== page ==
1-CD-Album deluxe with 72-page booklet, 32 tracks. Playing time approx. 84 mns.
In country music history, 1963 goes down as the year of losses. At 2:00pm on Tuesday March 5, a Piper Comanche light airplane left Kansas City for Nashville. There were three passengers and a pilot on board. They touched down in Dyersburg, Tennessee around 5:00pm, refueled, and took off again at 6:07. The weather was bad, but the pilot wanted to get home, and so did everyone else on board. Bad weather had already delayed them by one day, so they decided to take their chances. One hour out of Dyersburg, a rainstorm and encroaching darkness disoriented the pilot and he crashed the plane into dense woods near Camden, Tennessee, less than one hundred miles from Nashville. Patsy Cline, Cowboy Copas, Hawkshaw Hawkins, and the pilot, Randy Hughes, were those killed. Hughes, once a musician himself, was Cowboy Copas's son-in-law and Patsy Cline's manager and lover. Hawkshaw Hawkins had given up a seat on a commercial flight so that his Grand Ole Opry co-star, Billy Walker, could be with his ailing father. They had all been in Kansas City to perform at a benefit show for the family of a disc-jockey who had died five weeks earlier in a car wreck.
On March 7, there was a memorial service held in Hendersonville for Patsy Cline, whose remains were to be returned to her home in Virginia. Driving to the service, Jack Anglin of Johnnie & Jack was killed in a one car wreck. And then, on March 29, Texas Ruby, half of the duo Curly Fox and Texas Ruby, was killed in a trailer fire while Fox was performing on the Opry. That same week, it was reported that George Jones' tour bus fell into a ravine near Grants Pass, Oregon, injuring five people on board.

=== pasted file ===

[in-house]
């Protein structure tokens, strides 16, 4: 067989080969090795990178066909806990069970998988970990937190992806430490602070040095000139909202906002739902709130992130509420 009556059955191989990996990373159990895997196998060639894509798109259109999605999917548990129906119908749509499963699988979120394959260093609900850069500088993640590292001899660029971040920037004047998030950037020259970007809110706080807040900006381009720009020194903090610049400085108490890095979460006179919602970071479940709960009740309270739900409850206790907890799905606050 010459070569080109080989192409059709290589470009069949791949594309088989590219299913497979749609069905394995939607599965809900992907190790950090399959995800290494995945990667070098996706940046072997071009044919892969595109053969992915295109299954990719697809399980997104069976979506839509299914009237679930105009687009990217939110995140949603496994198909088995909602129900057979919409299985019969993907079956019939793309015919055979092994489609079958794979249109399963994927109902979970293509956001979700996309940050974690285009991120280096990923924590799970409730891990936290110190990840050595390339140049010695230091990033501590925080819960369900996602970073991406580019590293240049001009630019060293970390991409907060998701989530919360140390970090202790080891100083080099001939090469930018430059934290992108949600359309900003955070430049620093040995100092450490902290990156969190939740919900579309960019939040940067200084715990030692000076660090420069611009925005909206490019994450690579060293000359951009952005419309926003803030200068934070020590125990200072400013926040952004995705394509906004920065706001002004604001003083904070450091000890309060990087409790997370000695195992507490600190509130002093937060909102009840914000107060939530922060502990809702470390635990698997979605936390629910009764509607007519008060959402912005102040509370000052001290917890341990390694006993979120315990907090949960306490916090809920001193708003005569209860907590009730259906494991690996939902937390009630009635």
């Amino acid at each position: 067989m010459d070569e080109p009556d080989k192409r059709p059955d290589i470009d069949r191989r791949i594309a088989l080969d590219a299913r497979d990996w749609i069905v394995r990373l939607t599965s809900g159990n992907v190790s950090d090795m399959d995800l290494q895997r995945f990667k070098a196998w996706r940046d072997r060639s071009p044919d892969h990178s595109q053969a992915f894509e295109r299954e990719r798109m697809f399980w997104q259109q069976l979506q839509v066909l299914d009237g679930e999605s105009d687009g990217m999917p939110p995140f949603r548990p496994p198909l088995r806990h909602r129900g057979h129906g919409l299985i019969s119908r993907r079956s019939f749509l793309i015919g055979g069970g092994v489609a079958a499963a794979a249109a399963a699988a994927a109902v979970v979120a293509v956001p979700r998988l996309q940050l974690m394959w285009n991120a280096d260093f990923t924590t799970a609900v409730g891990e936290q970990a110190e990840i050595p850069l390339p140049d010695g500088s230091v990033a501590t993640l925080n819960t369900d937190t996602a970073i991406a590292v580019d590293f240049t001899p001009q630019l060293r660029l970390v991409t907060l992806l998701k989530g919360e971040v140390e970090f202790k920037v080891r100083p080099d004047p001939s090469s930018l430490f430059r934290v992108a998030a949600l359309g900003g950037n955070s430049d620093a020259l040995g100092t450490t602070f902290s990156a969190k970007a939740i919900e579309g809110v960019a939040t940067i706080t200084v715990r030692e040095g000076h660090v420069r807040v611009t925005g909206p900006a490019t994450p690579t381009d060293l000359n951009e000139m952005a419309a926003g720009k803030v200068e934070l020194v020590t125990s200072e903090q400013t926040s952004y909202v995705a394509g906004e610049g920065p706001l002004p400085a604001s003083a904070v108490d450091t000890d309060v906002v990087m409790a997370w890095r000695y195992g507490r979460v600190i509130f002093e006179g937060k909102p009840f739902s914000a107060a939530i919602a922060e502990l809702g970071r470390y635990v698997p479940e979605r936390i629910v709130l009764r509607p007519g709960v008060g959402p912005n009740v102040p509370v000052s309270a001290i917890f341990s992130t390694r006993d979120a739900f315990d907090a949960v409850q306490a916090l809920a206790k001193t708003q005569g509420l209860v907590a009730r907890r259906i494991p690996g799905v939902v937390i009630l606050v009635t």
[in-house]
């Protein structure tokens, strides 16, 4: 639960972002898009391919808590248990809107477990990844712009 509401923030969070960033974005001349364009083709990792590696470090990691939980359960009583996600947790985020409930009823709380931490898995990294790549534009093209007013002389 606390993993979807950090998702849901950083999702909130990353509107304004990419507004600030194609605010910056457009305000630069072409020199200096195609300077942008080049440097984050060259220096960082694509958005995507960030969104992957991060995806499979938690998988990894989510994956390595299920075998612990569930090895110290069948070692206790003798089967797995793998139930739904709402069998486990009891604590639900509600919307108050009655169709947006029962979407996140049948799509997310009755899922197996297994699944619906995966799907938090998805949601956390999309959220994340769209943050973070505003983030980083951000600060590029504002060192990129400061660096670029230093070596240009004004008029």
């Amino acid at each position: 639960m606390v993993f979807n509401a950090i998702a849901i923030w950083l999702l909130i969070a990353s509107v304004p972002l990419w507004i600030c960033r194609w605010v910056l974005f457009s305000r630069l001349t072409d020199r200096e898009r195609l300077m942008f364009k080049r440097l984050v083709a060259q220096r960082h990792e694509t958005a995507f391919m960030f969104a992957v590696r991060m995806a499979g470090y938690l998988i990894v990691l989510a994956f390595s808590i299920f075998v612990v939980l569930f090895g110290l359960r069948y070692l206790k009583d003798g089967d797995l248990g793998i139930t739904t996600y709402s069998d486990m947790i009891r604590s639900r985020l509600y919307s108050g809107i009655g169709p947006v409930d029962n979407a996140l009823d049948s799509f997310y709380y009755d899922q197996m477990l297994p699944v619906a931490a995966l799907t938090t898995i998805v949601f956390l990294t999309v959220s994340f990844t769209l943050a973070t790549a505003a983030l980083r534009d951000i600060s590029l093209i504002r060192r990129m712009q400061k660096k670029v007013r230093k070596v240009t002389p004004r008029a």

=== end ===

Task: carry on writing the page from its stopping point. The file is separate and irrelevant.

And then, on August 27, came the news that Jim Denny had died. A bear-like man with a rakish toupée, Denny had worked his way up the Grand Ole Opry hierarchy from the mail room to the head of the Artist Service Bureau, from the latter position he effectively ran the show. In 1953, he'd started Cedarwood Music and by 1956 the Opry began to see a conflict-of-interest between Denny's work for the show and his outside activities. Denny left the Opry to concentrate on Cedarwood and his new enterprise, the Jim Denny Artist Bureau. By the time of his death, Cedarwood was one of the big three Nashville music publishers and the Denny agency was one of country music's preeminent bookers. For all his gruffness, Denny nurtured his songwriters and clients. Stonewall Jackson remembered Denny advising him to stay clear of get-rich-quick schemes, and invest in property. "First big check I got, I bought a nice house where my son lives now," says Stonewall. "With the money from 'Waterloo,' I bought the thirty acres of land where I live now. Put a house on it. You gotta listen to the advice."
There were positive developments in 1963, too. In July, Faron Young started a country music fanzine, 'Music City News.' He hired a young British journalist, Dixie Deen (who later married Tom T. Hall), and Deen wrote some of the first long-form journalism about country artists. And then, in September, 'The Jimmy Dean Show' began a three-year run on ABC-TV's prime time schedule, bringing country music closer to the mainstream than ever before.